Focus groups were used to study differences between Israeli and U.S. nonprofit and for-profit employers' hiring intentions of potential employees with disabilities. Major differences were found between for-profit and nonprofit employers' hiring intentions rather than according to their national affiliation. However, U.S. for-profit employers would hire primarily entry-level and seasonal employees when market conditions allowed for it. In contrast, their Israeli counterparts thought that hiring people with disabilities at subminimum wage was an incentive to hire, regardless of the state of the economy. The findings are discussed with respect to the applicability of the theory of planned behavior and social work practice in the two countries.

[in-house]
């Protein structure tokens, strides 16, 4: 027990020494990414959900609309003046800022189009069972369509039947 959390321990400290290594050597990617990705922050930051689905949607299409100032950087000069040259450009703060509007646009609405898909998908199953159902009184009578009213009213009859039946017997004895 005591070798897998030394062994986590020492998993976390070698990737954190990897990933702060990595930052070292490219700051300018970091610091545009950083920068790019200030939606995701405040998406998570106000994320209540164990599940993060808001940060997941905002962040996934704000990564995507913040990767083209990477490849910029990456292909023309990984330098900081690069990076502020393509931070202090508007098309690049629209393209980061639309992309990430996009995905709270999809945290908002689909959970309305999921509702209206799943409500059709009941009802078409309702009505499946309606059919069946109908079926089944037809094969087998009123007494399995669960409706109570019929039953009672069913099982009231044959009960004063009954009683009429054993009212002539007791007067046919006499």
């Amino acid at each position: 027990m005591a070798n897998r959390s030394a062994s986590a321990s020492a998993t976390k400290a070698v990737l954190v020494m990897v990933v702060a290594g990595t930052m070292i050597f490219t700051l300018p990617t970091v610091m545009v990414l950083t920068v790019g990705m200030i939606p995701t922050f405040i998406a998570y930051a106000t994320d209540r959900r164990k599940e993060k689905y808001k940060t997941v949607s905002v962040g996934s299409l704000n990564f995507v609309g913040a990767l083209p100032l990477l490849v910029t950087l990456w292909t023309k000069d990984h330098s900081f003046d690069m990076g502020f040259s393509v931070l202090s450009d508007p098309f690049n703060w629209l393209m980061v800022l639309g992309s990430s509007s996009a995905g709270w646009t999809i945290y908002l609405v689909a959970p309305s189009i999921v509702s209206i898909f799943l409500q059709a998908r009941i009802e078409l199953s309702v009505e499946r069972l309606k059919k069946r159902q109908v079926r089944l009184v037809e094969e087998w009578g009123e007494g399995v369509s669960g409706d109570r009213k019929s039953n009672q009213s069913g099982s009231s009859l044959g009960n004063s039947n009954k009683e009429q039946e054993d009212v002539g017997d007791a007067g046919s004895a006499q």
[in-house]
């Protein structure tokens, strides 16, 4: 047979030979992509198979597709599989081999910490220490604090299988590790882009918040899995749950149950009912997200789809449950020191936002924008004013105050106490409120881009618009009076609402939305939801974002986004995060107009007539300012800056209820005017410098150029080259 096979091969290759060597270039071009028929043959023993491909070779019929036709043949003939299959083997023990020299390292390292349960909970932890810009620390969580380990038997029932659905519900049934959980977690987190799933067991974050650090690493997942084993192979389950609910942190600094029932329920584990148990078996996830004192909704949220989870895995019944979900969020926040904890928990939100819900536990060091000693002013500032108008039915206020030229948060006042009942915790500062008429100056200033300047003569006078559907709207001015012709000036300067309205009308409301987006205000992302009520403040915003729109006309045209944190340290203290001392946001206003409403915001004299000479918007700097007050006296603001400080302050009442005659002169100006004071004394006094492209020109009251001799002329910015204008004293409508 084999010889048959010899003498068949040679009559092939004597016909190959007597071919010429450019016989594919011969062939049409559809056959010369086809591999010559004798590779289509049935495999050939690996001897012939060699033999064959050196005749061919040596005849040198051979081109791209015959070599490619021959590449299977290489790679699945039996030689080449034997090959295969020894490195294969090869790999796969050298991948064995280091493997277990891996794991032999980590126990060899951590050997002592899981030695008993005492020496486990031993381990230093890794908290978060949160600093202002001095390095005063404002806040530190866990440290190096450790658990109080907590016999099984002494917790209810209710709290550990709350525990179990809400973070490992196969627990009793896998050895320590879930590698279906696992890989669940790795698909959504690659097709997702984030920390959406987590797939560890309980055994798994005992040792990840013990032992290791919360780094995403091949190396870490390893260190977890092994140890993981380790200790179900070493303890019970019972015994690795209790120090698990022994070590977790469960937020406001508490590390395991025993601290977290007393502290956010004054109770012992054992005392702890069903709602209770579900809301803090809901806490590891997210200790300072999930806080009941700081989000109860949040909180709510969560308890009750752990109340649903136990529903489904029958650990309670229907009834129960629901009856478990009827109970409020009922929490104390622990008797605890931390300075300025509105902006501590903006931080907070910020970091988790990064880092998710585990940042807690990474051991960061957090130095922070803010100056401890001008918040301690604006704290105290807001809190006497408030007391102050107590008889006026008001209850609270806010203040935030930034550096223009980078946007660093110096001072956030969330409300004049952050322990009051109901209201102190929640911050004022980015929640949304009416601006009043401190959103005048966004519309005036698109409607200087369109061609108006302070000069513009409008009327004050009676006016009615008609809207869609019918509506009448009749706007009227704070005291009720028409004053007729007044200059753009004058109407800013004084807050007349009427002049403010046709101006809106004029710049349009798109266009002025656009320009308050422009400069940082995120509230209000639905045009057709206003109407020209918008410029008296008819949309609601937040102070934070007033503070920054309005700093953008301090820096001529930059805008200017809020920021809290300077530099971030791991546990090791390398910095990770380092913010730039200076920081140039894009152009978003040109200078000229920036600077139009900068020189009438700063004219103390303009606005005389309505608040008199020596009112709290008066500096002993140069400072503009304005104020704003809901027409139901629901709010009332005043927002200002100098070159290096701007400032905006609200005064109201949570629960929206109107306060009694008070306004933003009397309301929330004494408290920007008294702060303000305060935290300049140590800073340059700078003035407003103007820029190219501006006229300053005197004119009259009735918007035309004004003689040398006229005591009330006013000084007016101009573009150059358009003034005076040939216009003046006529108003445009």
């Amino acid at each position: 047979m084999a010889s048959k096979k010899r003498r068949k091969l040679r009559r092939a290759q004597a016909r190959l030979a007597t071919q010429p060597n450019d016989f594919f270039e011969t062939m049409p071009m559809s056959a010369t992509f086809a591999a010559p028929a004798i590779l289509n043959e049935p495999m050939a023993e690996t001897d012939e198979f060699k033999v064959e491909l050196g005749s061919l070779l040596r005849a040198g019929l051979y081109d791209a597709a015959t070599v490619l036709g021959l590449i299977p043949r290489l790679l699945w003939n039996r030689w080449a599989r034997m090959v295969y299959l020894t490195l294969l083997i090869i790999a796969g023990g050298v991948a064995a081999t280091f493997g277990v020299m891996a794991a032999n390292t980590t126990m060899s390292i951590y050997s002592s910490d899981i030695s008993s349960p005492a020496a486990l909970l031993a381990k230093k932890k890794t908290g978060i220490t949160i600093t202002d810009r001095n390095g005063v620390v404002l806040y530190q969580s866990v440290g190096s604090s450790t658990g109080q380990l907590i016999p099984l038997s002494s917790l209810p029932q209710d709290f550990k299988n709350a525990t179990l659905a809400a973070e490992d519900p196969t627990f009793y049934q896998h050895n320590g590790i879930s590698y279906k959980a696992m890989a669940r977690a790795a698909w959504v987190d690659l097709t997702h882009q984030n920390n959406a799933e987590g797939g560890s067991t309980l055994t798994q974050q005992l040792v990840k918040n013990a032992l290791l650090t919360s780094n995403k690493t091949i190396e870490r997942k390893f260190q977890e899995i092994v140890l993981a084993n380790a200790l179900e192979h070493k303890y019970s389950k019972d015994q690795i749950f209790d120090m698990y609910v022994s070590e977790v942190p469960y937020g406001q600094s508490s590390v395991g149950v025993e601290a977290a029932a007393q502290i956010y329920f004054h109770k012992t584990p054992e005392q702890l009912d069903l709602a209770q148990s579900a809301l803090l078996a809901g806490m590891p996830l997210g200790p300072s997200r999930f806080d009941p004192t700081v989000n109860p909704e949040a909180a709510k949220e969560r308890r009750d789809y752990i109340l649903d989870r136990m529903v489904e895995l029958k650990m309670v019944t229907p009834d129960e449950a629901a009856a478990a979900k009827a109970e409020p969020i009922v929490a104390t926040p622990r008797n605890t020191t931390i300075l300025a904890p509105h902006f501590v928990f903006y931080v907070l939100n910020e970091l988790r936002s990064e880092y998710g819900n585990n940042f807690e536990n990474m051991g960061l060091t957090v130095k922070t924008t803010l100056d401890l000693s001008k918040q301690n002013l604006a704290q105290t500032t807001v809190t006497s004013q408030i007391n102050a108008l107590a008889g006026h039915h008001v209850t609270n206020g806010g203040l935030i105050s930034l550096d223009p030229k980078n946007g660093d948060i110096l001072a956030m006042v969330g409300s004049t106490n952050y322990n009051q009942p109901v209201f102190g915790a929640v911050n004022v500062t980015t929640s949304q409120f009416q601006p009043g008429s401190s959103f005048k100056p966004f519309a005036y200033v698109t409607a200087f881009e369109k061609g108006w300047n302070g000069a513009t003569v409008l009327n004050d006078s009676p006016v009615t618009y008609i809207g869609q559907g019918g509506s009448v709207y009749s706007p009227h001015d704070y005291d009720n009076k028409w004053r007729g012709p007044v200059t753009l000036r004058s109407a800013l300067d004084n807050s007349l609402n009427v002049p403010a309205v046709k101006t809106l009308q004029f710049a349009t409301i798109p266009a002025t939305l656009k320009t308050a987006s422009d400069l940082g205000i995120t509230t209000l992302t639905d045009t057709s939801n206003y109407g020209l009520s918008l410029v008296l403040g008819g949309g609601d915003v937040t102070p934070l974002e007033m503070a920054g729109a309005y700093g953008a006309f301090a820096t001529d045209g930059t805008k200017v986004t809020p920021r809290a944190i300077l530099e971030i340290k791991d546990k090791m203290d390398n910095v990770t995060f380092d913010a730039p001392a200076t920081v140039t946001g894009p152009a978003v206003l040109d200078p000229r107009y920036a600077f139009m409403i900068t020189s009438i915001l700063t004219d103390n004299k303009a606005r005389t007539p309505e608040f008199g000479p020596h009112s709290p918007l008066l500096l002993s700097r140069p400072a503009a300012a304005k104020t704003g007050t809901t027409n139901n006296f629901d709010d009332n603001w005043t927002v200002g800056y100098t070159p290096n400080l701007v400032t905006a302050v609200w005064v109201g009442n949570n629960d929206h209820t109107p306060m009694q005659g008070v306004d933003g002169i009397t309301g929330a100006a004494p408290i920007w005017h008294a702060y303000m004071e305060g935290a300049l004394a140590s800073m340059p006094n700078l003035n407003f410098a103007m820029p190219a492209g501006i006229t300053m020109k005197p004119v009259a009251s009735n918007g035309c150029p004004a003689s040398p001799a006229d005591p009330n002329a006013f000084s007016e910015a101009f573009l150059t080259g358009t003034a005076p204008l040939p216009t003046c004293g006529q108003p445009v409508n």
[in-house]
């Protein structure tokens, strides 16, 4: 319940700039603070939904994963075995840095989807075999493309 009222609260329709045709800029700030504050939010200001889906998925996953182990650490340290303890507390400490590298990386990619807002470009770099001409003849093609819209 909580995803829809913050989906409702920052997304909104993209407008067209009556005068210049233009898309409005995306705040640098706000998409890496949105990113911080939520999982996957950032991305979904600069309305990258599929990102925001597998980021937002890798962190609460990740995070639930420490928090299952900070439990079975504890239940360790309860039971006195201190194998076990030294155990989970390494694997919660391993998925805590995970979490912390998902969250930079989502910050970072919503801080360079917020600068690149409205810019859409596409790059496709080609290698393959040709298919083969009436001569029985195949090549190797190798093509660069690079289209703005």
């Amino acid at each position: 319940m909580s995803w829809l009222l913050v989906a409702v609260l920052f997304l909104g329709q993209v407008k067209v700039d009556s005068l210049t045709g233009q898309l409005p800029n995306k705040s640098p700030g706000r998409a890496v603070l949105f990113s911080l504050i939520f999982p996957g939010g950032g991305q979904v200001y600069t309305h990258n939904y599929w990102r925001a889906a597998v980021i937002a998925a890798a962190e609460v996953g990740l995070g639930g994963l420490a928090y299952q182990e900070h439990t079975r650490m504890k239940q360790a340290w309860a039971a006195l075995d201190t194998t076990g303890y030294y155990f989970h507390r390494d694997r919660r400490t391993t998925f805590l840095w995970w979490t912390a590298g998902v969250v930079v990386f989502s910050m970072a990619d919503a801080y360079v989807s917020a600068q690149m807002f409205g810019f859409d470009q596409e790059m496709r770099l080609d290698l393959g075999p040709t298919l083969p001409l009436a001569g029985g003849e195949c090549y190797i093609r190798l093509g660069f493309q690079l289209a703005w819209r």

|Number of pages||18|
|Journal||Journal of Social Work in Disability and Rehabilitation|
|State||Published - Jul 2013|
Bibliographical noteFunding Information:
This research has been supported by a grant received from the United States–Israel Binational Science Foundation (Grant No. 2008165).
- hiring intentions
- organizational culture
- perceived behavioral control
- subjective norms
- theory of planned behavior
ASJC Scopus subject areas
- Sociology and Political Science